Sunday, 11 May 2008

Archive: The Scottish Cellar - F Marian McNeill

The Scottish Cellar
F Marian McNeill

This is a sister companion to another book, The Scots Kitchen. Whereas The Scots Kitchen deals with recipes and customs associated with food and cooking, this book focuses on drink.

It's less heavy on the recipes than the other book, focusing more on the culture and customs associated with drinks, drinking and hospitality. The focus is mainly relatively modern customs and culture from around the eighteenth century onwards, and the emphasis on the provision of hospitality, and the different types of hospitality (in the home, in the taverns and so on) was illuminating for me. McNeill also includes drinking songs (with music provided) and blessings from a variety of sources that I haven't seen before, so that was useful and interesting.

There are still plenty of recipes to brew your own wines and ales, or make caudle, sowens (a type of gruel/drink), whisky nog and things like that. I was hoping to find some pointers about the Bealltainn caudle that was made as a drink (rather than the batter), but was disappointed on that score, and was expecting a little more folklore than there turned out to be. Over all there's plenty to be getting on with if I ever wanted to make my own brews for libations or whatever (hawthorn or rowanberry liquer would seem apt), though, and McNeill goes into particular detail about her efforts to find, or reconstruct, an authentic 'Pictish' heather ale.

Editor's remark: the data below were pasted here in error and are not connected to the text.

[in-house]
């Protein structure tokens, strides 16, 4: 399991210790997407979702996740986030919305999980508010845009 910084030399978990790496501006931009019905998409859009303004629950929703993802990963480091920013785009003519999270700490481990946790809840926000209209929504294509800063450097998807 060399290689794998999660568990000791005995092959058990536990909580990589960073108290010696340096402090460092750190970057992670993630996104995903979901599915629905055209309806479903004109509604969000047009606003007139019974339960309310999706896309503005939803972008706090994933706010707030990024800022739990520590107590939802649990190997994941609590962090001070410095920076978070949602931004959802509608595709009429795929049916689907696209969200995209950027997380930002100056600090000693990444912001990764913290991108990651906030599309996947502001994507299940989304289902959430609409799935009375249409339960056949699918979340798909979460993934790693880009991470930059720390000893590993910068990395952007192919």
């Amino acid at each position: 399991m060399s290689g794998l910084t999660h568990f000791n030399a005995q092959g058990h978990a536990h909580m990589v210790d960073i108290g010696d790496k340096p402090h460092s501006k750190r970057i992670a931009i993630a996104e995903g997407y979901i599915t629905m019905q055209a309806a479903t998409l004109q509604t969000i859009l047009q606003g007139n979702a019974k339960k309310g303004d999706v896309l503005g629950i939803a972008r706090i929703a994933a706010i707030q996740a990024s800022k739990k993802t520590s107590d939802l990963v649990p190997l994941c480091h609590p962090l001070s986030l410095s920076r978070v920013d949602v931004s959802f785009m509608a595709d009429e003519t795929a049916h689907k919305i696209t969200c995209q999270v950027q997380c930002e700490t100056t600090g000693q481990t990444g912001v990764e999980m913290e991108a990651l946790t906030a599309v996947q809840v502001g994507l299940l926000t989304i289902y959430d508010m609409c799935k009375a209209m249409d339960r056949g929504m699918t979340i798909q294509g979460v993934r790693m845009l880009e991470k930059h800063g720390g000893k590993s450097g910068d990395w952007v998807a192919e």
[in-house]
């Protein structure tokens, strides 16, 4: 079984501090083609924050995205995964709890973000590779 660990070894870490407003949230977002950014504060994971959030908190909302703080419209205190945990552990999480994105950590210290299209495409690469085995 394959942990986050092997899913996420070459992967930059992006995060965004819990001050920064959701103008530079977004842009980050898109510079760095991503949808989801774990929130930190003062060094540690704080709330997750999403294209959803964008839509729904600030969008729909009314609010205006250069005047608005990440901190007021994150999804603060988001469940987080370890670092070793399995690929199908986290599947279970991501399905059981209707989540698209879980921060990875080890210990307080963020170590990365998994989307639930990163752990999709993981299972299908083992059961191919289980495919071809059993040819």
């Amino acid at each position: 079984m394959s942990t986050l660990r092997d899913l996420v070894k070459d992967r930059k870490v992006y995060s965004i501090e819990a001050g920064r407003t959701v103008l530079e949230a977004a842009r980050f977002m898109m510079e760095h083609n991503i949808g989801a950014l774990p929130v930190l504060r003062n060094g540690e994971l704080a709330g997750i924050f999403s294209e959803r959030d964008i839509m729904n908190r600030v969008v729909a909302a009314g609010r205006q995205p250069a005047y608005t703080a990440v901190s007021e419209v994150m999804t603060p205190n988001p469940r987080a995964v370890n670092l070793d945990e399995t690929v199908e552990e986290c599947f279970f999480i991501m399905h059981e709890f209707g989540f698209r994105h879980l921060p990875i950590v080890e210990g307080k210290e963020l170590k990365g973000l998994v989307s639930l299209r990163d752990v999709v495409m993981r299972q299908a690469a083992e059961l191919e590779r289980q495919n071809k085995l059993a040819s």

McNeill writes in a style that I'd call 'jolly hockey sticks' - what ho! - and that might be hard for some readers to get used to because it's very dated and can be hard to read at times. The recipes also use a lot of ingredients that probably aren't widely available any more, and use measurements that are outdated (and would have to be converted into cups and so forth for anyone across the Pond) so some of them are of limited use. It shouldn't be too difficult to modernise them, once you've looked up what some of the terms mean as well (I've no idea what 'sack' is, as an ingredient).

Overall, the book was interesting, but not overwhelmingly so. It was cheap at least, and I'm tempted to go looking for a more up to date book that covers similar recipes in a more straightforward manner, using modern terms and measurements that perhaps offer substitutes for ingredients that aren't necessarily available anymore.

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